Cleveland Cavaliers

Five stats you need to know from Cavs' conference finals win over Celtics — Presented by Samsung

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The Cleveland Cavaliers advanced to the NBA Finals for a fourth consecutive season after defeating the 2-seed Boston Celtics 87-79 in Game 7 of the Eastern Conference finals. Despite an abundance of adversity throughout the postseason, the Cavs are four wins away from their second NBA title in franchise history.

The Eastern Conference champions benefitted from their MVP LeBron James, who strung together a number of legendary performances as well as their veteran backcourt, who made big plays when it mattered.

Here's a look at five key stats from the Cavs' series win…

43.0: The number of rebounds the Cavs averaged per game

While the differential between the two teams averages was not substantial (Boston averaged 40.4 rebounds per game), rebounding was a key throughout the series. With the exception of Game 7 (Boston outrebounded Cleveland 42-41), the winner of the rebounding battle won the game.

Boston shot uncharacteristically poor from the field (34.1 percent) and from deep (17.9 percent) in Game 7 but its 11 offensive rebounds led to 12 second-chance points and kept things close.

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The Cavs felt Kevin Love's absence on the boards in Game 7, as the All-Star averaged 11.0 rebounds in Games 1 through 5.

33.6: LeBron James' scoring average for the series

As Cleveland's role players struggled to consistently produce throughout the series, LeBron was forced to shoulder much of the offensive load. After scoring a postseason-low 15 points in Game 1, James averaged 36.7 points per game in Games 2-7, eclipsing the 40-point mark in Games 2, 4 and 6. This postseason, Cavs are 6-1 when James scores 40 or more points.

Cleveland's All-Star duo of James and Love were the only two players to average double-figure scoring for the series. At 19.7 points per game, Jaylen Brown was one of five Celtics players to post double-figure scoring averages for the series (Marcus Morris, Terry Rozier, Al Horford, Jayson Tatum).

James' scoring kept the Cavs' offence afloat in dire times - the differential between his output and the Celtics' leaders ultimately led to Cleveland's series win. James scored or assisted on 21 of the Cavs' 30 made field goals in Game 7.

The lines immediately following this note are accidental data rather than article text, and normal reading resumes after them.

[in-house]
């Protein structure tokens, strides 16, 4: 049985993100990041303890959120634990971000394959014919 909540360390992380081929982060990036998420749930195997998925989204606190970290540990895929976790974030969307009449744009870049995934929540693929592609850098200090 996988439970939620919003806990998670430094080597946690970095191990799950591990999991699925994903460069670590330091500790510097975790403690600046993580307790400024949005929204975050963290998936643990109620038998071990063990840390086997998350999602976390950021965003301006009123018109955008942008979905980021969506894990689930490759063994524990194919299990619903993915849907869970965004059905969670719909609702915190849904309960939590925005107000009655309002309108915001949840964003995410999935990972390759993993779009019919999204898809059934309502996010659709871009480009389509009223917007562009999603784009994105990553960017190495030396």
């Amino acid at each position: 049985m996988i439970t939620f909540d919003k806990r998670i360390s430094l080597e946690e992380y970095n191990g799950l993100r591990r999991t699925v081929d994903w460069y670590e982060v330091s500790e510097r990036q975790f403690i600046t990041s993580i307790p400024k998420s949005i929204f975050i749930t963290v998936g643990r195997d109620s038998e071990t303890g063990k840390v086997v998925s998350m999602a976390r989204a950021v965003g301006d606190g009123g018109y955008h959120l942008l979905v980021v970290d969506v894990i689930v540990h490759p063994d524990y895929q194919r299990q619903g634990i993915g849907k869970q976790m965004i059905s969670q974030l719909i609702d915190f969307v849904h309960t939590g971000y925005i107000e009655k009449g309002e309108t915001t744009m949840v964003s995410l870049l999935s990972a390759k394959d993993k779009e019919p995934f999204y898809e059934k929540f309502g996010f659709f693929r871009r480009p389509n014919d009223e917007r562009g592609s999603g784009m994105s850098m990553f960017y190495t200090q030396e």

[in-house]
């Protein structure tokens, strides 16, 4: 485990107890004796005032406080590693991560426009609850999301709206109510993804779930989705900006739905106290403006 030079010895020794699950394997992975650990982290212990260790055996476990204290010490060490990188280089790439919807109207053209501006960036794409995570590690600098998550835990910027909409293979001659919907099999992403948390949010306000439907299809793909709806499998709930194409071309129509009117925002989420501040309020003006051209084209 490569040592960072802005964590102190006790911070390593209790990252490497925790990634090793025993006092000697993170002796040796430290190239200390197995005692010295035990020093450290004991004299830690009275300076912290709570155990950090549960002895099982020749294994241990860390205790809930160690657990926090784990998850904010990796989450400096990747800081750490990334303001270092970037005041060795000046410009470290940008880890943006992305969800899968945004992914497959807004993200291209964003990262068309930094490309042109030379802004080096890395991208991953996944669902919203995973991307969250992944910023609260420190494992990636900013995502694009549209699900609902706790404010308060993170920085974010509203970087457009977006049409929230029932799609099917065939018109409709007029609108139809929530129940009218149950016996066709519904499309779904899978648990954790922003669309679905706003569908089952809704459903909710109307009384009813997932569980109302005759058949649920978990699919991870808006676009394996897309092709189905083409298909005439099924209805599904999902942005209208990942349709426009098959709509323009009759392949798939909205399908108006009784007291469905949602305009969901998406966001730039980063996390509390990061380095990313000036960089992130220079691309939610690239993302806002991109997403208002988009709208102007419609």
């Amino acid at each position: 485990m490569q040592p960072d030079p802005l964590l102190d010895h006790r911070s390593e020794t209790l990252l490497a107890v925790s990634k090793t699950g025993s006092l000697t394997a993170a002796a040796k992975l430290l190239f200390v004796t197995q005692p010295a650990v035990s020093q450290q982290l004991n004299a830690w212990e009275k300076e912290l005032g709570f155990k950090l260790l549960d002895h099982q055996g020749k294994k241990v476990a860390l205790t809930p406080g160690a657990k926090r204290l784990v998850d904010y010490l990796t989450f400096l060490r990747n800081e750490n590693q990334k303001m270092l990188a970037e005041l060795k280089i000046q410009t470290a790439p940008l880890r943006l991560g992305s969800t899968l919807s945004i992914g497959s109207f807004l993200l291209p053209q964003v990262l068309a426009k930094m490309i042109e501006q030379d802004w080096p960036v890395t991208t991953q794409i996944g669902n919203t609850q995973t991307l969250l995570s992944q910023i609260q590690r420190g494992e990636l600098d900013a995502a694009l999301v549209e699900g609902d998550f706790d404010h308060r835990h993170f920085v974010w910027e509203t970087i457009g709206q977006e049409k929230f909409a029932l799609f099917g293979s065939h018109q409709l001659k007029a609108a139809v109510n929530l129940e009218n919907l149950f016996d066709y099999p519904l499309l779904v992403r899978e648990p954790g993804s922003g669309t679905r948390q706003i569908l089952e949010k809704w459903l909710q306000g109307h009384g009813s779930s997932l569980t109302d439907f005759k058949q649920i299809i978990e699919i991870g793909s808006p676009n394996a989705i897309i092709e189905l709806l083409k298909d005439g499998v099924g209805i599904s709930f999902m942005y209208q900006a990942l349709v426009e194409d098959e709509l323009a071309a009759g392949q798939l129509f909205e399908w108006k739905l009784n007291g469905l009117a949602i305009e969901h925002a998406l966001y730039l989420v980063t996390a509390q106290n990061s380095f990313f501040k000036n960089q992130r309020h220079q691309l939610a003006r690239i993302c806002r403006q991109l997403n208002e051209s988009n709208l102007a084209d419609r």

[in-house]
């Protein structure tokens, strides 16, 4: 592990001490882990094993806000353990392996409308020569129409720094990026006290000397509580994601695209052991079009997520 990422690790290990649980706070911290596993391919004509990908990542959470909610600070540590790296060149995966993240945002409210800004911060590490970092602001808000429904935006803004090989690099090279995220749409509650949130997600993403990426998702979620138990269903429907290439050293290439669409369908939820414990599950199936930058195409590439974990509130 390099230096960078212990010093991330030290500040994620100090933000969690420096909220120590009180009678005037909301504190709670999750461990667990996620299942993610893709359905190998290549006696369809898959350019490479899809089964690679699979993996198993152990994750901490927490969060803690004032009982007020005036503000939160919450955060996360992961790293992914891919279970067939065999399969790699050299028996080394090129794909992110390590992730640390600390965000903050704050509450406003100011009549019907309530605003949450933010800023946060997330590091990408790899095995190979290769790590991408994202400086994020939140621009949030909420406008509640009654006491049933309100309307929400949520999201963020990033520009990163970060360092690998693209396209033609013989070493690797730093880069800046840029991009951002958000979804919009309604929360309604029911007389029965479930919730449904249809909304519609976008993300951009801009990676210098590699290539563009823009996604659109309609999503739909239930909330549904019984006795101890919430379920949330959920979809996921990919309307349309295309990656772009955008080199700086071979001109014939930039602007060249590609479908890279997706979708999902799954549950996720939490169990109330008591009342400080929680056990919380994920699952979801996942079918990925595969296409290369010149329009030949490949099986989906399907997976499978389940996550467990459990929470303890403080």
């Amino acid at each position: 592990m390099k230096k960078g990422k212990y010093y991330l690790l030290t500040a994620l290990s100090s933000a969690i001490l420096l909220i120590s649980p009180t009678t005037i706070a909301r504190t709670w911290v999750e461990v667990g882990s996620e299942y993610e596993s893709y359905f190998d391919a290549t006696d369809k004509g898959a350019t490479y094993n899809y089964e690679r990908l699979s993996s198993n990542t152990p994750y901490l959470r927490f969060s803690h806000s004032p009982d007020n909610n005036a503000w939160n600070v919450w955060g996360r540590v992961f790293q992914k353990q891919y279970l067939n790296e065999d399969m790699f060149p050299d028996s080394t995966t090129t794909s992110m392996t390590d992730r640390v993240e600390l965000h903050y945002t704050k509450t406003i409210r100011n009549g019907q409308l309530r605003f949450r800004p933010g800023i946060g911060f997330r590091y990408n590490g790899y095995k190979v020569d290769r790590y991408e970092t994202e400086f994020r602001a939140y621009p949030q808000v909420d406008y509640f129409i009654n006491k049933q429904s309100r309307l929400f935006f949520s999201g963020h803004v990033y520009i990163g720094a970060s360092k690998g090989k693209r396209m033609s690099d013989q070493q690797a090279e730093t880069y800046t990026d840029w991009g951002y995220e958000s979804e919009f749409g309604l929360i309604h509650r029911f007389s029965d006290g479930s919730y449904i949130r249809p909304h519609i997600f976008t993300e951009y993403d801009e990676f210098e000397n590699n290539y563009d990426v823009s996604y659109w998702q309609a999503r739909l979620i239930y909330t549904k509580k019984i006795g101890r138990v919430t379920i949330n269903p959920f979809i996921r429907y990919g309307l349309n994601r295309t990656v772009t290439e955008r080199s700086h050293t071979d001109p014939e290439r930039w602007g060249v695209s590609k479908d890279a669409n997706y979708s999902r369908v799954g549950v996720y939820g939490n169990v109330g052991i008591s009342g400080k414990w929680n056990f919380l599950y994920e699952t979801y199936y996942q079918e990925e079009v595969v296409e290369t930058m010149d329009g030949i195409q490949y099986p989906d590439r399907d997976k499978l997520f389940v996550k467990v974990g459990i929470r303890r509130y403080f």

29.0: Boston's 3-point percentage in losses

The Celtics, who were the second best 3-point shooting team in the league during the regular season (37.7 percent), entered the series shooting 35.9 percent from deep. In Boston's semifinals win over the 76ers , it scored over a third of its points from beyond the arc.

In their three Eastern Conference finals wins, the Celtics shot at a 34 percent clip from deep, knocking down over 10 3-pointers in each win. In their four losses, the team shot 29 percent from beyond the arc, including a nightmarish 3-point shooting performance in Game 7 (7-of-39).

22.3: George Hill and JR Smith's combined scoring average in wins

In the Cavaliers' losses in Games 1 and 2, the starting backcourt tandem of Hill and Smith combined to score a total of 12 points on 5-of-24 shooting. When the series shifted back to Cleveland, Hill's increased aggression and Smith's 3-point shooting helped swing the momentum back in the Cavs' favour.

The duo finished the series averaging a combined 22.3 points per game in the Cavs' four wins, a stark comparison from the combined 8.0 points per game they averaged in three losses.

Hill finished Game 7 with six points, including a crucial late-game layup off of a LeBron James outlet pass. Smith finished with 12 points in the decisive game, connecting on three of his eight 3-point attempts.

As the Cavs move on to face a dynamic scoring backcourt in the NBA Finals, the play of Hill and Smith will continue to be important.

5.6: Cleveland's blocks per game in the series

In the Eastern Conference finals series, Cleveland averaged 2.6 more blocks than the Celtics, who only averaged three per game.

The Cavs blocked eight shots in their game Game 4 win and a recorded a postseason-high nine blocks in the Game 6 win. LeBron James led the way with eight blocks in the series; his blocks did more than prevent two points - they were catalysts for huge momentum swings.

Cleveland's ability to protect the rim against the athletic swingmen of the Celtics proved to be a saving grace.

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